Green BBQ Tips
Good food is one of the most exciting parts about environmentalism. The food chain is the basis of life on this planet, so eating green requires a willingness to live in harmony with nature. What better way to be harmonious than to have a (more) environmentally-friendly BBQ?
Your party could fill up a BBQ spot like this
The first thing you will need to do is get yourself a grill and all the corresponding do-dads for delivering the sweet-tasting kiss of charring to your food. One thing to consider is the quality of the grill itself – a better-built grill will last longer and therefore create less environmental waste because it will need replacement less often. So don’t feel bad splurging on that higher-end model (provided you’re actually getting what you’re paying for) – splurging in this case might just help the environment. Test various models before you buy to see how sturdy they feel, and don’t buy a “starter” model thinking you’ll just upgrade later. That’s just a plan for creating unnecessary waste.
Using gas is the most resource-efficient means of powering a grill. It is also the least carbon polluting method.
But if you simply must have that traditional charred flavor that only charcoal can provide, Whole Foods Market and other retailers sell charcoal made from either recycled scrap wood (in Whole Foods’ case, discarded furniture and wood flooring) or from sustainable forests. You can find some interesting info on Whole Foods’ charcoal, along with reviews of other sustainable lump charcoal makers, at this link [www.greenlinkcharcoal.com]. So don’t feel bad if you’re a hardcore grilling purist – you can still grill in environmentally-friendly ways.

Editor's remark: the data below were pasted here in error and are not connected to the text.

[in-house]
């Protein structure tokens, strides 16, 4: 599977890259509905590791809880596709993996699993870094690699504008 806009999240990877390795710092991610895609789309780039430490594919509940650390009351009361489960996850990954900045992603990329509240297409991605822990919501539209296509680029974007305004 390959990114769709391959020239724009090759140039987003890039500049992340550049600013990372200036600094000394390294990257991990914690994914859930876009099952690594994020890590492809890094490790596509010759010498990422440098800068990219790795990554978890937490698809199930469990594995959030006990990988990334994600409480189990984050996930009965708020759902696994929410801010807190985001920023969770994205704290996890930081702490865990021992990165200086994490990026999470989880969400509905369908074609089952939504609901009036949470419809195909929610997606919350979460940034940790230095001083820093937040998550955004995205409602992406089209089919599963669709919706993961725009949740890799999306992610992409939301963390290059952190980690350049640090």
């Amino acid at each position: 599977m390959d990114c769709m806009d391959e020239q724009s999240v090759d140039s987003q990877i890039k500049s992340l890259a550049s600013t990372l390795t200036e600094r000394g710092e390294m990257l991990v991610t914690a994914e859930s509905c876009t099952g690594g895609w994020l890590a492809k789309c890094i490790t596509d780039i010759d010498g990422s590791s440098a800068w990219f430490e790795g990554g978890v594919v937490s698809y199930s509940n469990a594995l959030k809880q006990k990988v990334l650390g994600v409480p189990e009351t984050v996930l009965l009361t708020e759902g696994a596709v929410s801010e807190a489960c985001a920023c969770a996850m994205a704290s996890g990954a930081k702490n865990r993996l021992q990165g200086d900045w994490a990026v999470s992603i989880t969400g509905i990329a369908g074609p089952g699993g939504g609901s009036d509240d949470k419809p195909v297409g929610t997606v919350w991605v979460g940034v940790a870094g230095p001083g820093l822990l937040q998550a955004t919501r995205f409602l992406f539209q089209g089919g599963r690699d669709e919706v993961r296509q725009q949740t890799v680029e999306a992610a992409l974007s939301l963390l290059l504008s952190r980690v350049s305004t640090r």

Since green inventions are very stimulating for the imagination, and this product might actually work, check out this Solar BBQ Kit [www.dailymail.co.uk]. This device will allow you to BBQ your goods with ZERO carbon footprint.
If you are looking for a few BBQ odds and ends, check out Sprig.com [www.sprig.com] and see some of their suggestions for an environmentally friendly BBQ.
Check out this simple guide to green grilling found on Ideal Bite [www.idealbite.com].
You may also enjoy another great blog post series on blogspot called Cooking Without Carbon [cookingwithoutcarbon.blogspot.com].
When it comes to what food you will put on the grill, you can definitely buy grass-fed beef or you can also get slightly less expensive beef that is produced without pesticides or hormones. The same thing goes for chicken and pork.
When it comes to vegetables or tofu, you can pretty much put whatever you want on the grill and the environmental impact is more or less the same. However, if you can afford it, buying local and/or organic vegetables taste much better in addition to aiding your planet’s food chain.